NOTE: This article contains disturbing content that may be triggering for some readers.

Sexual assault is alarmingly common in the U.S. military, and more than half of the victims are men. According to the Pentagon, thirty-eight military men are sexually assaulted every single day. These are the stories you never hear—because the culprits almost always go free, the survivors rarely speak, and no one in the military or Congress has done enough to stop it.

 

The degree to which traffickers use violence as part of a structured business strategy surprised researchers who on Wednesday are releasing a preliminary study of the business strategy behind the juvenile sex trade in Minneapolis.

Funded by the Women’s Foundation of Minnesota and the University of Minnesota Children, Youth & Family Consortium, researchers examined nearly six years of Minneapolis police and Hennepin County district court records, looked at seven years of media reports and interviewed 89 people who work directly with victims.

 

U.S. Sen. Pat Toomey, R-Pa., called on the Senate Tuesday to act on legislation that some believe will make it harder for sexual predators to get jobs in schools.

Toomey's bill -- the Protecting Students from Sexual and Violent Predators Act -- passed unanimously last October in the House, but has stalled in the Senate.

 

To read full article, visit this Pennlive link.

(Nairobi) – Soldiers from the African Union Mission in Somalia (AMISOM) have sexually abused and exploited vulnerable Somali women and girls on their bases in Mogadishu, Human Rights Watch said in a report released today. Troop-contributing countries, the African Union (AU), and donors to AMISOM should urgently address these abuses and strengthen procedures inside Somalia to seek justice.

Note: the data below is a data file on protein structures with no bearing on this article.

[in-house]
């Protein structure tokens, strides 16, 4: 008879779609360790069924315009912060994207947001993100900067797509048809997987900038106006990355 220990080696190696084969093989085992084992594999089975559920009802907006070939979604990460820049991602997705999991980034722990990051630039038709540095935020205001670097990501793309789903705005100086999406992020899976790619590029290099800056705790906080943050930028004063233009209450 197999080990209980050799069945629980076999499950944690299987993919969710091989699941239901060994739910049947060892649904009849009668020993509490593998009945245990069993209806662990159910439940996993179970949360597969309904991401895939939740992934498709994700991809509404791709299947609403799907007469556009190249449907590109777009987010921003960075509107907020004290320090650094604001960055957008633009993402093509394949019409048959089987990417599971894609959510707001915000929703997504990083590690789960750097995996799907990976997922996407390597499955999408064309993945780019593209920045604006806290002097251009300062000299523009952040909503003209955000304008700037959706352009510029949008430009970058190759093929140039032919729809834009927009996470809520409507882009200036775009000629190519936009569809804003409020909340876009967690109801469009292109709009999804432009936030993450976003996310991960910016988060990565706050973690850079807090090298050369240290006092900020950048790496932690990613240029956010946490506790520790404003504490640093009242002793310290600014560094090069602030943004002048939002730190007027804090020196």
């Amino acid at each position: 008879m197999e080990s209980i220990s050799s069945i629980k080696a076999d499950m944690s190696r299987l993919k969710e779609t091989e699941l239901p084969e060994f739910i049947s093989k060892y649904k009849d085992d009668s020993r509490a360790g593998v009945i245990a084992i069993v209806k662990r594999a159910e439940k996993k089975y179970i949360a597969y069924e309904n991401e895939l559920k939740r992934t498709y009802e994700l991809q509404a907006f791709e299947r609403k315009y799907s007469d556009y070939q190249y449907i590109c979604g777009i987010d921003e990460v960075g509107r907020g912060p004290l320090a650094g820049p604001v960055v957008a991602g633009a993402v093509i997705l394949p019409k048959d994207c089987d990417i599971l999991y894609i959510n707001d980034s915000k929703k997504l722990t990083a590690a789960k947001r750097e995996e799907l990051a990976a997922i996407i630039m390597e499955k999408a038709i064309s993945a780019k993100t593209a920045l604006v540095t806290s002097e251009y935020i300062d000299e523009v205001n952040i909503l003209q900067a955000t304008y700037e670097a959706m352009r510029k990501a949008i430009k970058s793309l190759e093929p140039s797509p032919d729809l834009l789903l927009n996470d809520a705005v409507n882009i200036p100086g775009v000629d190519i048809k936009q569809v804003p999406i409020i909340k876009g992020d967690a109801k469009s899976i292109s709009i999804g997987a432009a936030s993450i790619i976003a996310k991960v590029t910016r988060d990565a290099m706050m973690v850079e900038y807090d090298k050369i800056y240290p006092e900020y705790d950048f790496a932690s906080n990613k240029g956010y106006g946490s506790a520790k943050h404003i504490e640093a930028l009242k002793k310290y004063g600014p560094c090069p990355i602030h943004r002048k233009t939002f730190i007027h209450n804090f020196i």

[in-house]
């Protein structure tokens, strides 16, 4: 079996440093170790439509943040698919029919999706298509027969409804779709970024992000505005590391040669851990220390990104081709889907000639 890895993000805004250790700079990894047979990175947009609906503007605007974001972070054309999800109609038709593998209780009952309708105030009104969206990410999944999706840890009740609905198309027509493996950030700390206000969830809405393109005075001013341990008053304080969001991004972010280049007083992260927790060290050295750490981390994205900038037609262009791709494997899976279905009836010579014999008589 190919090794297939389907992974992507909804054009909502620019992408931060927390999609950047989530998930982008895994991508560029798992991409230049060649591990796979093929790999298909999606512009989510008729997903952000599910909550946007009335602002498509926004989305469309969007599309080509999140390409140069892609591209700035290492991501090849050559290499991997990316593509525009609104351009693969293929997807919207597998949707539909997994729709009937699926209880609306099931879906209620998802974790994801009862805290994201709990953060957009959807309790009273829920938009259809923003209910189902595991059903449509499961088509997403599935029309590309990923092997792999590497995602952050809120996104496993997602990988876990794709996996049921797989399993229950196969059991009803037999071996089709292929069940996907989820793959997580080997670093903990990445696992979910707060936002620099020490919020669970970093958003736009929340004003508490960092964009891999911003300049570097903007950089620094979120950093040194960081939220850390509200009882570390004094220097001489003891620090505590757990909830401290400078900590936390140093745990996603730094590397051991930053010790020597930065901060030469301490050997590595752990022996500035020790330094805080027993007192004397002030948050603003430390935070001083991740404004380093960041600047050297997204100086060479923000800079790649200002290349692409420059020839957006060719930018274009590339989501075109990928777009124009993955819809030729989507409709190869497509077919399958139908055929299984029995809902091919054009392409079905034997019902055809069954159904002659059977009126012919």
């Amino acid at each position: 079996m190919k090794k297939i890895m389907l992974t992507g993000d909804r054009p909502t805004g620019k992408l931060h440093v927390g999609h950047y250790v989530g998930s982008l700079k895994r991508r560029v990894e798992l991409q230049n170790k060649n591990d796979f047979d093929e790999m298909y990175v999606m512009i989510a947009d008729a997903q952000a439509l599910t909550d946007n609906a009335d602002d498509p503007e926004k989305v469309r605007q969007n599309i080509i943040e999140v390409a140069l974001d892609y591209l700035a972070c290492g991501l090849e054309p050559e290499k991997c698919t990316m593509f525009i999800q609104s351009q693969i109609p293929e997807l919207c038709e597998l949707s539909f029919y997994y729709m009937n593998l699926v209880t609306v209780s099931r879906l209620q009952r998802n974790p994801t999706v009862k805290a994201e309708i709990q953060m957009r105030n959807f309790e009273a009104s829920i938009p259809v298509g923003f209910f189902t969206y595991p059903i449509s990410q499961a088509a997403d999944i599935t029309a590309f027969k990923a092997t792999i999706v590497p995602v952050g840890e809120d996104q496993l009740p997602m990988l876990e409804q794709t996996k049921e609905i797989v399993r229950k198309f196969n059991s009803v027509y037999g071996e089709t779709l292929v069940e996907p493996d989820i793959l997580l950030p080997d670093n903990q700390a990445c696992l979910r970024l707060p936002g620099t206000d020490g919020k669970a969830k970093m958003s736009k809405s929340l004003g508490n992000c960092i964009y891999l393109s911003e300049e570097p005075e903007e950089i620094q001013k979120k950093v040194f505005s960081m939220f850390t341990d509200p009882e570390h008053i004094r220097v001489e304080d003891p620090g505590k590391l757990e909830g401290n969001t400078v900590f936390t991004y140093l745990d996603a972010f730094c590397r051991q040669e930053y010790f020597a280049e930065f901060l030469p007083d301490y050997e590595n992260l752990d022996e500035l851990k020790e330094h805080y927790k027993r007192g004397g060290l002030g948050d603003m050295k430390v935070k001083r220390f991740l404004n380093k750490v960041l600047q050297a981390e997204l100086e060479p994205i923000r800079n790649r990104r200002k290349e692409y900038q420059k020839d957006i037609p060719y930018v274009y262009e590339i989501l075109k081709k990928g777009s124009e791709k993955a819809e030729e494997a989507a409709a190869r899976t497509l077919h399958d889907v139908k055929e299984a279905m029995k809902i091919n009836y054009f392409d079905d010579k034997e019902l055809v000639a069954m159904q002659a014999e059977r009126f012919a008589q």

A study by researchers at University College and Kings College London, published today in Psychological Medicine, reports that of women with severe mental illness surveyed for the study, 40% had been the victims of rape or attempted rape.

 

To read full commentary piece, visit this Guardian link.

The NCAA has developed a handbook for its member institutions to address universities' responsibilities in dealing with sexual assault and interpersonal violence.

 

To read full article, visit this ESPN link.

UNITED NATIONS — One in 10 girls worldwide have been forced into a sexual act, and six in 10 children aged 2 to 14 are regularly beaten by parents and caregivers, according to a report issued Thursday by the United Nations’ children’s agency, Unicef.

A month after the NFL suspended Baltimore Ravens running back Ray Rice two games after he allegedly knocked out his soon-to-be wife at an Atlantic City hotel, the league admitted its error and significantly ramped up its penalties for domestic violence.

In a letter to team owners Thursday that was obtained by The Times, NFL Commissioner Roger Goodell announced a first offense will draw a six-game penalty, and at least a year for a second.

 

LONDON — A report released on Tuesday on accusations of widespread sexual abuse in the northern England city of Rotherham found that about 1,400 minors — some as young as 11 years old — were beaten, raped and trafficked from 1997 to 2013 as the local authorities ignored a series of red flags.

An independent report has found that at least 1,400 children were sexually exploited in Rotherham by gangs of men who were predominantly of Pakistani origin between 1997 and 2013.

Report author Professor Alexis Jay said that girls as young as 11 were raped by "large numbers of male perpetrators".

 

To read full article, visit this BBC News link.

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